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induction heaters with metal compounds


the guy
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what happens when you put a metal compound in an induction heater?:confused:

will it melt like it would if it was the metal?

will it decompose?

will it combust?

or will it do something else?

i'm just curious to know:D

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ok, for example, would sodium chloride in an induction heater melt or do something else?


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and, just out of curiosity, what does carbon do in an induction heater in, say, the form of graphite, because it conducts electricity.

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yes but sodium is a metal so i was wondering what would happen with sodium chloride. And, since graphite is a conductor of electricity, i was wondering whether an induction heater would work on it in the same way as it would with a metal, or in a different way, or not at all.

just curious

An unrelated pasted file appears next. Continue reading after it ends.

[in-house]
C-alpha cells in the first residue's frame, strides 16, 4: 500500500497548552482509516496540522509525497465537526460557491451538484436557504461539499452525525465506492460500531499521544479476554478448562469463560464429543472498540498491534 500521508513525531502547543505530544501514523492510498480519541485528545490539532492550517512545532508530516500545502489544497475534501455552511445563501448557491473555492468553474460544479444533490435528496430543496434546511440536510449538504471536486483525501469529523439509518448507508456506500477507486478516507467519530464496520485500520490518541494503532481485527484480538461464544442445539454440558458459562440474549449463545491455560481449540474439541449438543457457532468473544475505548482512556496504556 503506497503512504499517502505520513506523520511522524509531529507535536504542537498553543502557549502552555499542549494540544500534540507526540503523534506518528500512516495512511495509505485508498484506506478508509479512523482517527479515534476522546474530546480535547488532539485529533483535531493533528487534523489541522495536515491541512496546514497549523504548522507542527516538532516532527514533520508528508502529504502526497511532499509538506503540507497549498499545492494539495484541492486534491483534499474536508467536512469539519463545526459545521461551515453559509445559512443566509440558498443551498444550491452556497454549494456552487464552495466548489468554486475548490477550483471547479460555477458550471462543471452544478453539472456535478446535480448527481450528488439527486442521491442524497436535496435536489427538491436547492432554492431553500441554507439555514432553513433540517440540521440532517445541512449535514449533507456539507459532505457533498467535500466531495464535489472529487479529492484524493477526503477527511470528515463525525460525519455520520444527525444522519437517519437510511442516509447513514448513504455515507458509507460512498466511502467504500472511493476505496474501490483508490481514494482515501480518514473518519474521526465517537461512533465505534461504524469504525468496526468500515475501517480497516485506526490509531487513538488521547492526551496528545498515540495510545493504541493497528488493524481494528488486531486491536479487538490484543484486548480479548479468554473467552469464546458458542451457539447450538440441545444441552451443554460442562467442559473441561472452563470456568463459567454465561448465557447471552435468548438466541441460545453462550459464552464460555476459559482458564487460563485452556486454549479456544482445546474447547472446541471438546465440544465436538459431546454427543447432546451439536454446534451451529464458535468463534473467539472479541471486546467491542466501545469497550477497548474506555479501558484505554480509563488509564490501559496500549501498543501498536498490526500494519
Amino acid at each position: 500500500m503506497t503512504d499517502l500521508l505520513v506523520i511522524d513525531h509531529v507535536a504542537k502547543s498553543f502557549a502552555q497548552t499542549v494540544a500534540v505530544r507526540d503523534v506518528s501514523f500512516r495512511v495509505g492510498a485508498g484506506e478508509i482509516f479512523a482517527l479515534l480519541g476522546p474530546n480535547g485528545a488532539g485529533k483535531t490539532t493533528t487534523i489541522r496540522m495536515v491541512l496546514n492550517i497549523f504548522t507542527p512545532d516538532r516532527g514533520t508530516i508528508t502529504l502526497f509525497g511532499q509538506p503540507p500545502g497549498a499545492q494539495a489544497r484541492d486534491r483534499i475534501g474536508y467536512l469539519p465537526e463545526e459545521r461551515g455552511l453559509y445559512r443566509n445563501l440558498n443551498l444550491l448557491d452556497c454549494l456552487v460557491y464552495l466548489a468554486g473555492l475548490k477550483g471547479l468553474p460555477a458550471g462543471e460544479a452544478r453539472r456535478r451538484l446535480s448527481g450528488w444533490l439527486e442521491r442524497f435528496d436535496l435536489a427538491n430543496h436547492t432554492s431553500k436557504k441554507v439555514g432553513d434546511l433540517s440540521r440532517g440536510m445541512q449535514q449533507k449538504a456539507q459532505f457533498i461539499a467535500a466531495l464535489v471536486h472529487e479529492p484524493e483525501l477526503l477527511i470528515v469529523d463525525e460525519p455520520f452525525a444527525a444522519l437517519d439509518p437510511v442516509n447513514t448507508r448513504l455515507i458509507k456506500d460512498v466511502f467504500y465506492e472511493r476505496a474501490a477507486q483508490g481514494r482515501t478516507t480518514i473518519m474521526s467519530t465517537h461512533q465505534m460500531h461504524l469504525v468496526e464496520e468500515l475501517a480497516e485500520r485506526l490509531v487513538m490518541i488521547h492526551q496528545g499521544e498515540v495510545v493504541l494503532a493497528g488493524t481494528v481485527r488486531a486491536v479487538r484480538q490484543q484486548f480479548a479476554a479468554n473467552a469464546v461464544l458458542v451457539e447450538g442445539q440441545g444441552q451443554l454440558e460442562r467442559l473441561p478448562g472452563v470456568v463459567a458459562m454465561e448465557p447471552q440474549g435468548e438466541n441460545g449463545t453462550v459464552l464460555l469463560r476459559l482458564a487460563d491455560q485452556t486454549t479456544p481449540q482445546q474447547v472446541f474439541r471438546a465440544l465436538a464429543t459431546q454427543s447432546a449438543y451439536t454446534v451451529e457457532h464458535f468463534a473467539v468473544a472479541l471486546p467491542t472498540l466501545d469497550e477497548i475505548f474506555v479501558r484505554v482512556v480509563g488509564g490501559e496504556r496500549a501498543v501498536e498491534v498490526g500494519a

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Sodium chloride is table salt, and I don;t think it's very conductive as a solid. But if you dissolved it in water, then you could get current flow and heating since the bonds are ionic. Graphite should work, since as you point out it's conductive.

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sodium chloride will do nothing in solid form, it is not conductive. while one of the elements comprising it is a metal, it is not in metalic form. even just looking at the compound shows that it has pretty much zero metallic properties.

 

graphite would heat up although it could depend on orientation as graphite conducts along the layers rather than across the layers.

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